College is very expensive, so it's important that you are getting the best "deal." If you are offered a really great scholarship to a school that is your second choice, and offered a lesser scholarship at your top choice, sometimes you can email them and let them know that. You can explain that you got a better offer to a different school, and see if your top choice school is willing to give you a better scholarship in order to get you to attend. This doesn't work all the time, though, but it is worth a shot. Cost can definitely be a deciding factor, so do some investigating on how much you will actually be paying to attend a university. If your dream school is also very expensive, call the financial aid office and ask them about payment plans, loans, and scholarships that can help combat the costs. Most times, they are happy to help, and you can also find a lot of information online.

5. Think about your life and career goals.
I know this can be scary to do when you are only 18 or 19, but it's important to think about where you see yourself after you have graduated college, and what your career goals are. Do some research on which universities have produced successful people, and also which one has a lot of connections to potential employers. Once you get to college, it's very important to start thinking about what you will do with your life, and what kind of career you will have. The connections that universities have can be vital in having a successful career, so keep that in mind when you are trying to decide which college to attend.

6. Talk to people who attend the universities.
You won't get an as in-depth view of what a university is like from anyone other than a current or former student. This will greatly help you to understand what life is really like at the university, because you will get a very unique point of view. If you are seriously considering attending a college, I would definitely suggest talking to someone who goes there. I did this, and it really helped to further envision myself actually going to the school. This can also be really useful to help make a decision if you are considering multiple schools.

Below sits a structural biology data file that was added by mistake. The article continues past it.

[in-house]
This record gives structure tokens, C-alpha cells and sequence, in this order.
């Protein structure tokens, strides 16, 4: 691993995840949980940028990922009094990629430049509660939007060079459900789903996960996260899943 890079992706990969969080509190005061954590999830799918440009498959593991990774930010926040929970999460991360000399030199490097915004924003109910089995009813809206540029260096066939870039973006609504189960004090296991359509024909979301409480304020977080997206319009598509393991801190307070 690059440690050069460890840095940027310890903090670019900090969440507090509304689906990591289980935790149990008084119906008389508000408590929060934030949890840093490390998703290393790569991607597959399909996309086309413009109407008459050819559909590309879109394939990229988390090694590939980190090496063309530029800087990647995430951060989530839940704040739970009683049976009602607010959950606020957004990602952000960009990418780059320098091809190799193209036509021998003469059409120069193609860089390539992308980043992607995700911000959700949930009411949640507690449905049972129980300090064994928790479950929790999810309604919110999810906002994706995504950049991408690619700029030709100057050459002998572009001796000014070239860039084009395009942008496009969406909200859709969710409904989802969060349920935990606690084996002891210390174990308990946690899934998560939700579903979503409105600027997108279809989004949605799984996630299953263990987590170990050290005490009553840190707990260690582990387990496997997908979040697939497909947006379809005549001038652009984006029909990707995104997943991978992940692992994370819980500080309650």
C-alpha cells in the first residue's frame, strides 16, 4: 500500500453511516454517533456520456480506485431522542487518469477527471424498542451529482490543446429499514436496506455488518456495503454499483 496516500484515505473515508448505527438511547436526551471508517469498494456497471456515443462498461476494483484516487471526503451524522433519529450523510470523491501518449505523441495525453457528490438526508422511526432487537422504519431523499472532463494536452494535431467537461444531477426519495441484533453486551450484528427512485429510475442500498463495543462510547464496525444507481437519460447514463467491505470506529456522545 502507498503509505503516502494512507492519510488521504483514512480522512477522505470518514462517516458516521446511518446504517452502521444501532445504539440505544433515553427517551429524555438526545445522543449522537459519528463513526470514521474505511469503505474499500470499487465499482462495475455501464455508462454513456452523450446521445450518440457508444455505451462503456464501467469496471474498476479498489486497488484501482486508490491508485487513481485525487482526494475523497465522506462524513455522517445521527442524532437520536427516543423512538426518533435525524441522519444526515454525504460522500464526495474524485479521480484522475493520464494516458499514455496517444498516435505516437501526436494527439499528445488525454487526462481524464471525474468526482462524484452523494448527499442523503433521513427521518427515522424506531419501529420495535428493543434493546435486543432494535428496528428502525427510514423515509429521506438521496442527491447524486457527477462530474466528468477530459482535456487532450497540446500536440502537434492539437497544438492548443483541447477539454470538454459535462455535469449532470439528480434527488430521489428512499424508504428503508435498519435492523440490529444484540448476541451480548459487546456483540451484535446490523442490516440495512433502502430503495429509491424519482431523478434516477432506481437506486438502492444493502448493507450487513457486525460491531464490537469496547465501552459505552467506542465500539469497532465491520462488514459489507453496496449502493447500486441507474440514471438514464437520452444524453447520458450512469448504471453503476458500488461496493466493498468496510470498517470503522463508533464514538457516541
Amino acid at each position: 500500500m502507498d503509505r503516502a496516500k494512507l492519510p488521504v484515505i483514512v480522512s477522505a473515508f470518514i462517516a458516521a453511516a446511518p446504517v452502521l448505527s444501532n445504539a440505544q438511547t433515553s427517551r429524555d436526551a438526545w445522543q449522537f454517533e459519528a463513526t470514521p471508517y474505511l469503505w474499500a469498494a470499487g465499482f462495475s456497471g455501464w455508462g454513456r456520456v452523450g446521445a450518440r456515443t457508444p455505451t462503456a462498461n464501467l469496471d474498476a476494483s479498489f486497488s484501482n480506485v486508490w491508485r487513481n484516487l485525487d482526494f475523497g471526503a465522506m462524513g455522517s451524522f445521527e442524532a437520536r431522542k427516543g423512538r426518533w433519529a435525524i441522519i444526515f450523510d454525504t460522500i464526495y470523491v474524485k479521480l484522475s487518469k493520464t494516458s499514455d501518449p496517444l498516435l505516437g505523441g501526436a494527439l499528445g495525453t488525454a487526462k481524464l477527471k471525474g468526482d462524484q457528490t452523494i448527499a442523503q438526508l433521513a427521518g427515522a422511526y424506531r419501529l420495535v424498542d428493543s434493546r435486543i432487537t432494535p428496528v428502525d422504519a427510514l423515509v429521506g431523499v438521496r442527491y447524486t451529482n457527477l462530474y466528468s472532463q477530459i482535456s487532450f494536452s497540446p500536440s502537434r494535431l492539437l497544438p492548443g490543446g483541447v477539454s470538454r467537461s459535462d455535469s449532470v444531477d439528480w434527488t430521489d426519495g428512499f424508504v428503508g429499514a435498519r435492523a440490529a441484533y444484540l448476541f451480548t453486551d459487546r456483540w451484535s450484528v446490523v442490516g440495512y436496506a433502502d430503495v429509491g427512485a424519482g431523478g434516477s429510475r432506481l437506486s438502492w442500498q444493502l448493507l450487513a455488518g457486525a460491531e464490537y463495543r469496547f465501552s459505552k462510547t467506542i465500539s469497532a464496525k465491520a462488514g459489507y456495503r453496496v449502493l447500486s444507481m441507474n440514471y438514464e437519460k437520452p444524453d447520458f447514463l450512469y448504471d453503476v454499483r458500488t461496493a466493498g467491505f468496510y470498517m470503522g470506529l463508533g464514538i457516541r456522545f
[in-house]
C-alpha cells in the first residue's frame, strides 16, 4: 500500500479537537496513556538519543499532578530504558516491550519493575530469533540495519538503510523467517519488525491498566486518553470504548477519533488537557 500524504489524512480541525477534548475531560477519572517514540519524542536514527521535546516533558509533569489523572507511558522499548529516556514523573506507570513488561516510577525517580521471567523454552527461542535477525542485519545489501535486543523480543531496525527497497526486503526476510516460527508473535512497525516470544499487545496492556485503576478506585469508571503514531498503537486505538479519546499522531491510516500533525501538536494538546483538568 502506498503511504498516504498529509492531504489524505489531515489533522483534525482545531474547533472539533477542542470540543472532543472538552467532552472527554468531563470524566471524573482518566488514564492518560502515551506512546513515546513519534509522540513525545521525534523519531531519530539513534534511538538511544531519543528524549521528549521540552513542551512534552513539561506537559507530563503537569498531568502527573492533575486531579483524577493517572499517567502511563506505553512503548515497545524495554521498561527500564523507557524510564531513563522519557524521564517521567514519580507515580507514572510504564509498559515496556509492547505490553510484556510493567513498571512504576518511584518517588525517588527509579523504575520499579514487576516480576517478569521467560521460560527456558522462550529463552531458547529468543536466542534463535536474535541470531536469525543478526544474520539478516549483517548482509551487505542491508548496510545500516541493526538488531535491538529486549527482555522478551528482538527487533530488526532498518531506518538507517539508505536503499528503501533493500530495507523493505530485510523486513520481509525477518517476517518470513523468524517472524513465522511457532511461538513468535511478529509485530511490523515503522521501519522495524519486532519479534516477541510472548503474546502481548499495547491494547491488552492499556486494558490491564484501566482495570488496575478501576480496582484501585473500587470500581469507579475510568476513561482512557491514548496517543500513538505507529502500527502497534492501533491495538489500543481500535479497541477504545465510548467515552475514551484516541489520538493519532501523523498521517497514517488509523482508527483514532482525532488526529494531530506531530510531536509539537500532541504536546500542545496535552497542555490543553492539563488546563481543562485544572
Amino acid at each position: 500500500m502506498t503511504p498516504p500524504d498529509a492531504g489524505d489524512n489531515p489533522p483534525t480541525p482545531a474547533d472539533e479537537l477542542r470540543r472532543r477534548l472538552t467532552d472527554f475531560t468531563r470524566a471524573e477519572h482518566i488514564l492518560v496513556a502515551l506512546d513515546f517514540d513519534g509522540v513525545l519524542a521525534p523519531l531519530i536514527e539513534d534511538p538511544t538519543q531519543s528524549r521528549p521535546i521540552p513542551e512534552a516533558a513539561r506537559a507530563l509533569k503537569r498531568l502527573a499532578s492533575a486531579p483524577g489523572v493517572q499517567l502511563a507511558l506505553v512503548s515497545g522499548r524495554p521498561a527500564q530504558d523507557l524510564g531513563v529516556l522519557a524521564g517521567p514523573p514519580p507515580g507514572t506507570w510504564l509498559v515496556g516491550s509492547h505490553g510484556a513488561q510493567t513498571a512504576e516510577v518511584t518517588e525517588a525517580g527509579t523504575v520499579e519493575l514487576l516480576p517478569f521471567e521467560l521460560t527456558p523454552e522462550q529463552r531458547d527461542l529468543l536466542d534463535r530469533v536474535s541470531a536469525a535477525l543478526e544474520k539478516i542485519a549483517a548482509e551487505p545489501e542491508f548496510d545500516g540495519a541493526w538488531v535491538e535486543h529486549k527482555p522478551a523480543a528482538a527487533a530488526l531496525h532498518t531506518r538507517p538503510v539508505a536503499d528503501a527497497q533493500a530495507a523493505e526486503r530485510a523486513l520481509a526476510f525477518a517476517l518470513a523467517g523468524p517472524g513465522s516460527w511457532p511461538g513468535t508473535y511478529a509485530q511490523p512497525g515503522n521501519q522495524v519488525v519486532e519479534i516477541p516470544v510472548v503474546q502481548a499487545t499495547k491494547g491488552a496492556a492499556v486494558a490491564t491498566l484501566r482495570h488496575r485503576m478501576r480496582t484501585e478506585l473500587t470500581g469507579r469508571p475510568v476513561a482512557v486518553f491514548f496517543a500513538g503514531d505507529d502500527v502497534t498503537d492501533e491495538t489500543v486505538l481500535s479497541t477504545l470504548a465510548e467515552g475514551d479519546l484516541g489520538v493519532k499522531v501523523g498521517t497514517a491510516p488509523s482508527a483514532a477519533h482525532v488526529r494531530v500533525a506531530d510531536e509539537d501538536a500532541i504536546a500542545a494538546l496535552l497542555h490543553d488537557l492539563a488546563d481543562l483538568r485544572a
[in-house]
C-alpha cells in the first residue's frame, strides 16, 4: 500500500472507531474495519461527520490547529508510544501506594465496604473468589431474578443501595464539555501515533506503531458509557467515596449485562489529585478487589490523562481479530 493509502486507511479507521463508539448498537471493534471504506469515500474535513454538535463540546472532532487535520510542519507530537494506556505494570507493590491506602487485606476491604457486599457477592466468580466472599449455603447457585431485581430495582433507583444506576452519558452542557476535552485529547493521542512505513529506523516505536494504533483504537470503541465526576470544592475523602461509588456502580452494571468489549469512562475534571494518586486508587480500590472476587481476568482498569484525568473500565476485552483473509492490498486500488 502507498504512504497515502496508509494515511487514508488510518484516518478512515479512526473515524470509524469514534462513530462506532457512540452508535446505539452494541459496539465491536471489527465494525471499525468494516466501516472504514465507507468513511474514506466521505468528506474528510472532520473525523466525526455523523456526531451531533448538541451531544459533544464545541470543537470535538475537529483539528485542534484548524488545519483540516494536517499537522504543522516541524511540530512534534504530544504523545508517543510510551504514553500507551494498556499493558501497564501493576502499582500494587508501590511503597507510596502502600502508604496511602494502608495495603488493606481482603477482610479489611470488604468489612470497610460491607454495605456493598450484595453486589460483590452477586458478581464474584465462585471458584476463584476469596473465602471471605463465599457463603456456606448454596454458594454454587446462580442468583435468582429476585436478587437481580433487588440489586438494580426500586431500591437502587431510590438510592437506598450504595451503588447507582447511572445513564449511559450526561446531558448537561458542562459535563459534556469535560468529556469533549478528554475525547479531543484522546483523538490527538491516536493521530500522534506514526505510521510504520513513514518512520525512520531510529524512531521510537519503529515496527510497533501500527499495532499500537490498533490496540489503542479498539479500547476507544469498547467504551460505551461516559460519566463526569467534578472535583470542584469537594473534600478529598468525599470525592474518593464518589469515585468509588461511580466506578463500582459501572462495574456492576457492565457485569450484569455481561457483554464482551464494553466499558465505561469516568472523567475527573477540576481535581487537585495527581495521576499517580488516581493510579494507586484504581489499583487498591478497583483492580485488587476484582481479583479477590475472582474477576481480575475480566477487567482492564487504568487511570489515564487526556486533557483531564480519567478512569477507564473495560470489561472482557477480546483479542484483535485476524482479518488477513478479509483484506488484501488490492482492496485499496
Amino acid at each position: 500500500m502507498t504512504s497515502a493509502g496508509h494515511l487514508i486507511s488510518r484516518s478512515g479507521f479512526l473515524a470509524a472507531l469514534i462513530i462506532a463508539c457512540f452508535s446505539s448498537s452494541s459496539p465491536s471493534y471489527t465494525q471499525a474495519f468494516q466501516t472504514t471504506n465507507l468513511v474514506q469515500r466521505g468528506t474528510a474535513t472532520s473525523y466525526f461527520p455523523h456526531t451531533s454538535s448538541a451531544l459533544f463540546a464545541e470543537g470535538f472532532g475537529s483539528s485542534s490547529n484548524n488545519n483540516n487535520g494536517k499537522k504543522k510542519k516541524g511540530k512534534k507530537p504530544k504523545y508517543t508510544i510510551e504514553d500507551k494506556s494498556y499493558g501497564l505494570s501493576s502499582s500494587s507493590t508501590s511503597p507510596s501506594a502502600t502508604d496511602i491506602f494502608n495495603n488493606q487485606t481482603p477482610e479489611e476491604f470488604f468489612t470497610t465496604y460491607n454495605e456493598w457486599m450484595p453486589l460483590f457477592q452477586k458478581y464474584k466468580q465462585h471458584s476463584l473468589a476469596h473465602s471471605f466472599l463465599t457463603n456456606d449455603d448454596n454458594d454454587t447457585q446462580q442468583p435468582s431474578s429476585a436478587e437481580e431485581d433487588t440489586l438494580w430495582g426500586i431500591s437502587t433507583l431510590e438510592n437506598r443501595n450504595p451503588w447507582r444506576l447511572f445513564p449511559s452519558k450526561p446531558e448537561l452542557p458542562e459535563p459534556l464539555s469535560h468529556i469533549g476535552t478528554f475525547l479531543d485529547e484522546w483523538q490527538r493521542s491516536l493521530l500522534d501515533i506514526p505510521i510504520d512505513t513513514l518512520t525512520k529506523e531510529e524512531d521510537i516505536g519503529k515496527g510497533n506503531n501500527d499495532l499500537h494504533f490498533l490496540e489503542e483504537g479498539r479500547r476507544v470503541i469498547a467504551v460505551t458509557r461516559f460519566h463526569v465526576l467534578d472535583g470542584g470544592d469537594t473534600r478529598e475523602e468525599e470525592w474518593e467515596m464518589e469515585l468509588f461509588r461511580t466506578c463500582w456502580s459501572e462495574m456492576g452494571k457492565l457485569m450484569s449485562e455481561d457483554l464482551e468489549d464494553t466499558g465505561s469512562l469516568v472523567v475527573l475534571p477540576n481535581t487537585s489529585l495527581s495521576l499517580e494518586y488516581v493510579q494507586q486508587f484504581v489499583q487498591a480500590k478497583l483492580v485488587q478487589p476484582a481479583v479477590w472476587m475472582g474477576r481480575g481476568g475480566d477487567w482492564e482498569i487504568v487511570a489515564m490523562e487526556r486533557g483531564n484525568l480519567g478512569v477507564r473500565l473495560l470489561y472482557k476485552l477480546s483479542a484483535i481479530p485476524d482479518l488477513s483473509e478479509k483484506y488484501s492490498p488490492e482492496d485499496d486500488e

Some things not to do:

Leave the decision until last minute.
This will only make you rushed, and probably leave you with a decision that you will not be happy with later on down the road. It's very important to give this decision a lot of though, and the time you need to really find the right university that will allow you to be the most successful. Make sure you know all of the decision deadlines, because it might be possible that they are different for each university. You don't want to miss a deadline because you are procrastinating on a decision.

Let other people influence your decision.
It's very important to decide which university will be the best for you. What's right for your best friend/boyfriend/girlfriend might not be what's best for you, so make sure you are making the decision that will benefit yourself the most. It can be cool to end up at the some school as your friends, but don't base your whole decision on that. One of my best friends and I ended up going to the same school, but it wasn't on purpose, and we both made the decisions individually. If someone in your life is pressuring you to choose a specific school, don't let them get to you, and make the decision for yourself.

How are you feeling about college?

Thank you so much for reading, and have a wonderful day! :)

2 comments:

  1. All of these are great tips, especially visiting schools! Even though colleges have awesome websites with tons of information, nothing beats taking a tour. I took a couple of tours my senior year of high school and it really helped me in choosing a school. I actually ended up transferring later on because my first school dropped my major, and I really miss knowing so much about the campus and where everything is (I didn't get to take an official tour of my current school, I had been in some buildings before, but most of it is new to me!)

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    1. Yeah visiting schools is so important! Aww that's too bad! I bet that was super frustrating :( That would be super difficult transferring to a different school and having to start all over again with getting to know the campus!